The New York Yankees designated hitter Giancarlo Stanton had an average type regular season in this past coronavirus season but exploded with power in the postseason. Stanton hit just four home runs and nineteen hits for an average of .250 in his injury-shortened season. But a new sheriff in town showed up in the postseason. Stanton hit six home runs in just seven postseason games, hitting .318.
Stanton’s performance was even greater than Yankee fans hoped for when the Marlins traded him to the Yankees in 2018. In 2017 he hit an incredible 59 home runs, but the Yankees only got 38 in 2018, which is nothing to sneeze about, but since then, he has become the glass man spending more time injured than hitting home runs for the Yankees. However, that being said, this postseason showed what he could do when healthy. He is still that 2017 player, unrealized.
New York Yankees report card: B
His report card for the regular is probably C-, but his performance in the postseason brought that up to just above average. If he stays healthy and performs next season, as in his last days of the 2020 season, the Yankees will have the star player they thought they were getting.
The future Yankee Giancarlo was a dominant player in just about every youth league sport he tried, including football. He continued playing sports after enrolling at Verdugo Hills High in Tujunga in 2003. He pitched and played the outfield for the varsity baseball squad. In 2005, as a sophomore, he hit a game-winning homer for the Dons in the cityâ€™s quarterfinals.
Unfortunately, Giancarloâ€™s grades were not measuring up to his stats. His parents, in the process of a divorce, switched him to a private school, Notre Dame High School in Sherman Oaks, about 30 minutes away. Almost immediately, Giancarlo began coming into his own, both on and off the field. As he approached his final height of 6â€™6â€³ and packed on more muscle, few doubted he would make a living in sports. The only question was, which sport? He had accepted a scholarship to play baseball for Tulane and received offers from UCLA, UNLV, and USC to play football.
Stanton selected by the Miami Marlins
In 2007 when selected by the Miami Marlins in the second round of the draft, he was happy to receive a half-million signing bonus. He was again considering the Miami location, glad that he was not named Fidel. In 2008, Giancarlo spent the entire season with the Greensboro Grasshoppers of the Class-A South Atlantic League. Playing for manager Edwin Rodriguez, he was just 18 when the season started, but he torched enemy pitchers for 39 homers in 125 games. Giancarlo followed up his first campaign in pro ball with an outstanding 2009 season, as he moved steadily up the organizational ladder.
He spent 50 games with the Jupiter Hammerheads and hit .291 with 12 homers. Giancarlo started the 2010 season back in Jacksonville. That May, in a game against the Montgomery Biscuits, he hit a ball that cleared the scoreboard in left-centerfield later to be found to have gone 500â€² from home plate. A month later, Giancarlo had surpassed 20 homers in just over 50 games. He got the big club call and was in the lineup at age 20 on June 8 against the Philadelphia Phillies with a $325 million contract.
In Stantonâ€™s first major league game, he went 3 for 5 with two RBIâ€™s. He continued to succeed after success and award after award: two Silver Sluggers, two Hank Aarons, two home run Leaders, four All-stars, until he reached the MVP of the National League in 2017.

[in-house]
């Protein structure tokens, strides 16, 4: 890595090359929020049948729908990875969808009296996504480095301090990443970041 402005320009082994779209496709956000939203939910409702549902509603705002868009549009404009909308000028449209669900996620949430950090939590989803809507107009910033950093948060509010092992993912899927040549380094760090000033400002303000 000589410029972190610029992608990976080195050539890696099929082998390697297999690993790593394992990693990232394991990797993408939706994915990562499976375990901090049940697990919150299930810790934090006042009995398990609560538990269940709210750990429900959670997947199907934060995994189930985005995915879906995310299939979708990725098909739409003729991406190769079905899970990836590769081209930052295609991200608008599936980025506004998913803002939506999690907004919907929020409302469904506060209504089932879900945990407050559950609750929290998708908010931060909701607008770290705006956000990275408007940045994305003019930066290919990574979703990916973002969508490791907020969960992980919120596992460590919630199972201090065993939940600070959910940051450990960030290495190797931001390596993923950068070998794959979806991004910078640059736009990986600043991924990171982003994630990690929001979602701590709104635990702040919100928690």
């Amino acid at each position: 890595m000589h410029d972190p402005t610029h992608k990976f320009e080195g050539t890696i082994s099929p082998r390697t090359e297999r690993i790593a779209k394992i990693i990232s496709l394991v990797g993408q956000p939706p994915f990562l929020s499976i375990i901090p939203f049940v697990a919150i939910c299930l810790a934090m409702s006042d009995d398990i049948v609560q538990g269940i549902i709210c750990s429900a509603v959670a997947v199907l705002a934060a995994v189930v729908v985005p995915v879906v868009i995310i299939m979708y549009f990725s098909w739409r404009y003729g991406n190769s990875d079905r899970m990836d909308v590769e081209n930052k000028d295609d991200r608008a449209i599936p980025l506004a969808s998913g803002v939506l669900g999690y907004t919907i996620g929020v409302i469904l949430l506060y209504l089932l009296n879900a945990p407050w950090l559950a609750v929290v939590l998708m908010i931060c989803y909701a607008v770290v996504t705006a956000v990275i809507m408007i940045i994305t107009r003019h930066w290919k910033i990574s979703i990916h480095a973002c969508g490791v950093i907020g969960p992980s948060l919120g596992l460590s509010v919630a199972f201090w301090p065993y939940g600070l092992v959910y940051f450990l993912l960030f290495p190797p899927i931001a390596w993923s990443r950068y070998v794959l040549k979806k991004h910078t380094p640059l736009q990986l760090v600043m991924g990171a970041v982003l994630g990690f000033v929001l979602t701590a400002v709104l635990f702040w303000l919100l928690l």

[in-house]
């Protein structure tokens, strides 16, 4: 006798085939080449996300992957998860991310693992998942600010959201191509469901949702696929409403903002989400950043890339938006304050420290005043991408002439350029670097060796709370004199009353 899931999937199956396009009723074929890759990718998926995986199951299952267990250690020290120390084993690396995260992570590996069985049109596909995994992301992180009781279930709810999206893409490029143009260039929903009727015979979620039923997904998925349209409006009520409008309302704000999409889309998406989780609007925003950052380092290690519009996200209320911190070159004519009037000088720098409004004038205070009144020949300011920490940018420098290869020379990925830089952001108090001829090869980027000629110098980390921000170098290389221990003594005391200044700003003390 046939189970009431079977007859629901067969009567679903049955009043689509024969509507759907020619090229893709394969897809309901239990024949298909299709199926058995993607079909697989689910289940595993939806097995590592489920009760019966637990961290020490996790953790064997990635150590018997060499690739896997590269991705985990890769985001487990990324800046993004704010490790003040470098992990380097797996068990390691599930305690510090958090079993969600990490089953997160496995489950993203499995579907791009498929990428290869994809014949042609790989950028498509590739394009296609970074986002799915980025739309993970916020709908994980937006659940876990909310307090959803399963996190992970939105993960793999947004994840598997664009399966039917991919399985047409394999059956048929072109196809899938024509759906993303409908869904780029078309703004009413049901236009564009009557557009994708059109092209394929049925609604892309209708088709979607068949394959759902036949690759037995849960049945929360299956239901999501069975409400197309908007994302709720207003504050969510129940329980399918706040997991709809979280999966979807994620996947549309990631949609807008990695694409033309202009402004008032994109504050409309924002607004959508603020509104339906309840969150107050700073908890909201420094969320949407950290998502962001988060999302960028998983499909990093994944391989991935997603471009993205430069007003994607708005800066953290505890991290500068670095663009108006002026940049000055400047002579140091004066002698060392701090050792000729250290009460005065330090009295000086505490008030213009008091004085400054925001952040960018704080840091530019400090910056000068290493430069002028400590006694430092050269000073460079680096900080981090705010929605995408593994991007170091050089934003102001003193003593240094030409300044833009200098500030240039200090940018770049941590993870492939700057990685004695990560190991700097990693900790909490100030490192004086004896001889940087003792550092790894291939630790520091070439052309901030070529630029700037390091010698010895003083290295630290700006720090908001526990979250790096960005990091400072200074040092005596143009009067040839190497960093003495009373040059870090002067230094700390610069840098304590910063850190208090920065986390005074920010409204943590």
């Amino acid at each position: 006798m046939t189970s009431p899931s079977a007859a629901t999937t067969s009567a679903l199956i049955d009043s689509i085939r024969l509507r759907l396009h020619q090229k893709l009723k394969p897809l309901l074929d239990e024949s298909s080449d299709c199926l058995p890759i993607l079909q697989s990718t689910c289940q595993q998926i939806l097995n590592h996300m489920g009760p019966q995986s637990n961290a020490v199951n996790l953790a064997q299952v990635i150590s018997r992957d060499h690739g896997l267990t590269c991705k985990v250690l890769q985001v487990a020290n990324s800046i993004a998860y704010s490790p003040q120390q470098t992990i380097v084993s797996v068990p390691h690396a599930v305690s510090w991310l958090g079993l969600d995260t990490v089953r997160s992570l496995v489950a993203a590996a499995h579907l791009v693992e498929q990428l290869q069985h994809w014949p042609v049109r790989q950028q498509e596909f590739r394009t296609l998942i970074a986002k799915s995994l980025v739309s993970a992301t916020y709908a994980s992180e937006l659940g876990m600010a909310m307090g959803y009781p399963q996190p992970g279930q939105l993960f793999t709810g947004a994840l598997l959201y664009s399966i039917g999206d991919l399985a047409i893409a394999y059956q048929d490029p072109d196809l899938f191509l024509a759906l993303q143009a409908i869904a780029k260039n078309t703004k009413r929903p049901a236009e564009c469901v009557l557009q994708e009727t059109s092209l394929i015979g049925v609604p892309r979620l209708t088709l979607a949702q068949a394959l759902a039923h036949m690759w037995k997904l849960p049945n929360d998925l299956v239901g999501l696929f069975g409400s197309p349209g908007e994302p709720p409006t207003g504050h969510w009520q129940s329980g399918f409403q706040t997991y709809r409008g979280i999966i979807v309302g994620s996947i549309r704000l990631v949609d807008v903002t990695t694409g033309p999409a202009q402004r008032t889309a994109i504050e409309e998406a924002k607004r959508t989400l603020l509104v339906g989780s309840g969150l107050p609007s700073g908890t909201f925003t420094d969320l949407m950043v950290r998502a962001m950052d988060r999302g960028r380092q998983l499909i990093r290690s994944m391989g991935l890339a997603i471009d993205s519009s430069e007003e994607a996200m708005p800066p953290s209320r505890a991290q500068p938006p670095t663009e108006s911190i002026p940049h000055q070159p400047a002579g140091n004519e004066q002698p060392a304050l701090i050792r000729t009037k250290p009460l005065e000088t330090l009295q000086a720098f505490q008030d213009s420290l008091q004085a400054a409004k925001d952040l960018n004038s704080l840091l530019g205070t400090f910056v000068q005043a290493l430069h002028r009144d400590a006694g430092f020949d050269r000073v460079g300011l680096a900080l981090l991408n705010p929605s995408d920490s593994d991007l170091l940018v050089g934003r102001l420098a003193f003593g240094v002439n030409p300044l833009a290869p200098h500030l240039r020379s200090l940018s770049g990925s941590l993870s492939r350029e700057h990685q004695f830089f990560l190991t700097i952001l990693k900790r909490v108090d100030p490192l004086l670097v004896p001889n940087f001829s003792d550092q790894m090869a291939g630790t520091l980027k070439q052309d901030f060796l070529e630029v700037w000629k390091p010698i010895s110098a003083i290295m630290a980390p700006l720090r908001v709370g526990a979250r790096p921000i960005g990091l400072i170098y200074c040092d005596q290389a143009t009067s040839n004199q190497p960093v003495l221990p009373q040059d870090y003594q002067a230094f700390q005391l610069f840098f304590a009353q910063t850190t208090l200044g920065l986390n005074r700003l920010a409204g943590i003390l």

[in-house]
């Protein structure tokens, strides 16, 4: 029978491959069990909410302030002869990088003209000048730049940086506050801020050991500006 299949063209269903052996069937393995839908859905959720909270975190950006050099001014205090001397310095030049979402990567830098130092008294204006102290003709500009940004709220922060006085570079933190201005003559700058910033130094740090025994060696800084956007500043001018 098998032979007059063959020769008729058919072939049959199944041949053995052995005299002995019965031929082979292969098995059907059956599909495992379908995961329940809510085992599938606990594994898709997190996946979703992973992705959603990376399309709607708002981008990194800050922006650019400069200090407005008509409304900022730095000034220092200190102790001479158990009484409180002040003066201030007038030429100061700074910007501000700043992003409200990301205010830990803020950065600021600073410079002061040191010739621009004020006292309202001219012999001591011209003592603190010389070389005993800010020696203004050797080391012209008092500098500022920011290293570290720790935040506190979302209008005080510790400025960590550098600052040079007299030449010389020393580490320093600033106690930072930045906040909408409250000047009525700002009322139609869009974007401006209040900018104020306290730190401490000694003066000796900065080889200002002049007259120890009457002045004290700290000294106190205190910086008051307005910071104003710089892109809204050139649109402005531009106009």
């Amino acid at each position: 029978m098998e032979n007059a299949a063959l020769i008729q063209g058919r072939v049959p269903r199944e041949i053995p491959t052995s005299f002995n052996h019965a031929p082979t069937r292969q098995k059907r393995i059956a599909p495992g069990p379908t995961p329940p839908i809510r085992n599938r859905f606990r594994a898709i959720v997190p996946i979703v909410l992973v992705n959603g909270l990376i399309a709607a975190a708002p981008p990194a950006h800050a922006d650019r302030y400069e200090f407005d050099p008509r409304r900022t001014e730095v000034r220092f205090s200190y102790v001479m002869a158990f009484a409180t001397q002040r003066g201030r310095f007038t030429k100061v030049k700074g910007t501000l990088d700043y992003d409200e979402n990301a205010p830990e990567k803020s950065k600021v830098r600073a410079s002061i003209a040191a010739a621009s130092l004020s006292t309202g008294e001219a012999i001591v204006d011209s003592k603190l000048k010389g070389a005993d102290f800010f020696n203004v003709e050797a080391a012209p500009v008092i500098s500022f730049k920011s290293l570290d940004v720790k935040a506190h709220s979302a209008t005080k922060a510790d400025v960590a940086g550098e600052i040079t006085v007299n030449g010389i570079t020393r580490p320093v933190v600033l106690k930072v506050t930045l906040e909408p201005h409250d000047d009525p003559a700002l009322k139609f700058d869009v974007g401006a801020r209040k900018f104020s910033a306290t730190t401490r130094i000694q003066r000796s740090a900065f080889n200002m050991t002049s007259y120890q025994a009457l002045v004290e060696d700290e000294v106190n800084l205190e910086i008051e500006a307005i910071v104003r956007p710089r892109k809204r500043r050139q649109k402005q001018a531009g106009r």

Giancarlo Stanton becomes a New York Yankee.
After the 2017 season, the Marlins dumped salary, Giancarlo Stanton was traded to the New York Yankees after a 59 home run season. The trade was for cash considerations, and the Marlins got Starlin Castro and minor leaguers. In 2018 he made his New York Yankees debut hitting two homers in his first game. He ended up the year with 38 homers and 100 RBIâ€™s. Although he carried the team during Judgeâ€™s injuries and others, many fans criticized him for his team-leading 211 strikeouts.
On April 1, 2019, in a cruel April foolâ€™s joke, they placed him on the 10 days IL with a bicep strain. He returned to the lineup on June 20 to go back on the IL seven days later with a knee injury that limited him to just nine days on the playing field last season. With the Yankees’ unrelenting injuries last year and the departure to the IL of Hicks, Tauchman, and Encarnacion, the Yankees looked forward to returning to the outfield. Manager Aaron Boone is hoping Giancarlo can have a big impact on the postseason.Â He came back to play in nine games in September but then went back on the IL.
Stanton came back from a knee ailment in time to play in the ALDS against the Minnesota Twins. He wasnâ€™t much help as in three games; he hit .167 with no home runs and only 1 RBI.Â Stanton suffered a right quad injury during Game 1 of the ALCS against the Astros while running out a single in the second inning. He hit a home run in the sixth during the Yankeesâ€™ 7â€“0 win before the club realized he was injured after the game.
Stanton played in only one game during spring training before going on the IL with a calf strain.Â He was expected to miss the start of the regular season, but when the start of the season was held back, the coronavirus Stanton was given the time to heal. After an August 8th game at Tropicana Field, he came down with a hamstring injury, keeping him away from the field until September 15th. This all started when returning from the IL; he had better plate discipline and cut down on the strikeouts. During the remainder of the season, he batted .286 with seven RBIâ€™s in the postseason games. If he keeps playing in the new season as he did, could Giancarlo Stanton have the bat that powers the New York Yankees to a 28th World Championship?